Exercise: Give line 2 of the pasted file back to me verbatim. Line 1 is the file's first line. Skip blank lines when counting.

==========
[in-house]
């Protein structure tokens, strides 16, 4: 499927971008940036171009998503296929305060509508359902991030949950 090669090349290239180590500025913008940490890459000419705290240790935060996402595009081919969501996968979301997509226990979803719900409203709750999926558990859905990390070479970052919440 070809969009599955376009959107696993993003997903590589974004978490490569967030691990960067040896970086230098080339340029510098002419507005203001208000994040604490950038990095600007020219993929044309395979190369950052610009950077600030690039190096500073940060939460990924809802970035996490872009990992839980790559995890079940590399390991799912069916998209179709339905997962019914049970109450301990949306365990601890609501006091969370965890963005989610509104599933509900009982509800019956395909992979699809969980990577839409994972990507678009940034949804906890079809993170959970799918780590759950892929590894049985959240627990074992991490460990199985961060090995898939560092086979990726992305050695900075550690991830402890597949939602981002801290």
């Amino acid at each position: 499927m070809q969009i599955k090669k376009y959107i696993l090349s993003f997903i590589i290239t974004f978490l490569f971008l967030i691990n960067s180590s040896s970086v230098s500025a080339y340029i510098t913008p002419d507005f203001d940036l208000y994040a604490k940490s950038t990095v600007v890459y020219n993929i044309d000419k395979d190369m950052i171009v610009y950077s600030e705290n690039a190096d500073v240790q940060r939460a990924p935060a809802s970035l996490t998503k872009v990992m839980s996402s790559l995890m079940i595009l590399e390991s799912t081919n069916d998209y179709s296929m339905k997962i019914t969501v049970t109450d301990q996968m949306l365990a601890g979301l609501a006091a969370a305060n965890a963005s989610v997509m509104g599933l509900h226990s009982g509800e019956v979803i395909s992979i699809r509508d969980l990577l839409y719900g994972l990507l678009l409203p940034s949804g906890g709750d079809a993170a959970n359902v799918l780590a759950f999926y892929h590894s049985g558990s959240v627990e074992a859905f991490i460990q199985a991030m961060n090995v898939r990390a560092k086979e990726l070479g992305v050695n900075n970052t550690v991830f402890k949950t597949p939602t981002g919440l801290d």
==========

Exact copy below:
């Protein structure tokens, strides 16, 4: 499927971008940036171009998503296929305060509508359902991030949950 090669090349290239180590500025913008940490890459000419705290240790935060996402595009081919969501996968979301997509226990979803719900409203709750999926558990859905990390070479970052919440 070809969009599955376009959107696993993003997903590589974004978490490569967030691990960067040896970086230098080339340029510098002419507005203001208000994040604490950038990095600007020219993929044309395979190369950052610009950077600030690039190096500073940060939460990924809802970035996490872009990992839980790559995890079940590399390991799912069916998209179709339905997962019914049970109450301990949306365990601890609501006091969370965890963005989610509104599933509900009982509800019956395909992979699809969980990577839409994972990507678009940034949804906890079809993170959970799918780590759950892929590894049985959240627990074992991490460990199985961060090995898939560092086979990726992305050695900075550690991830402890597949939602981002801290």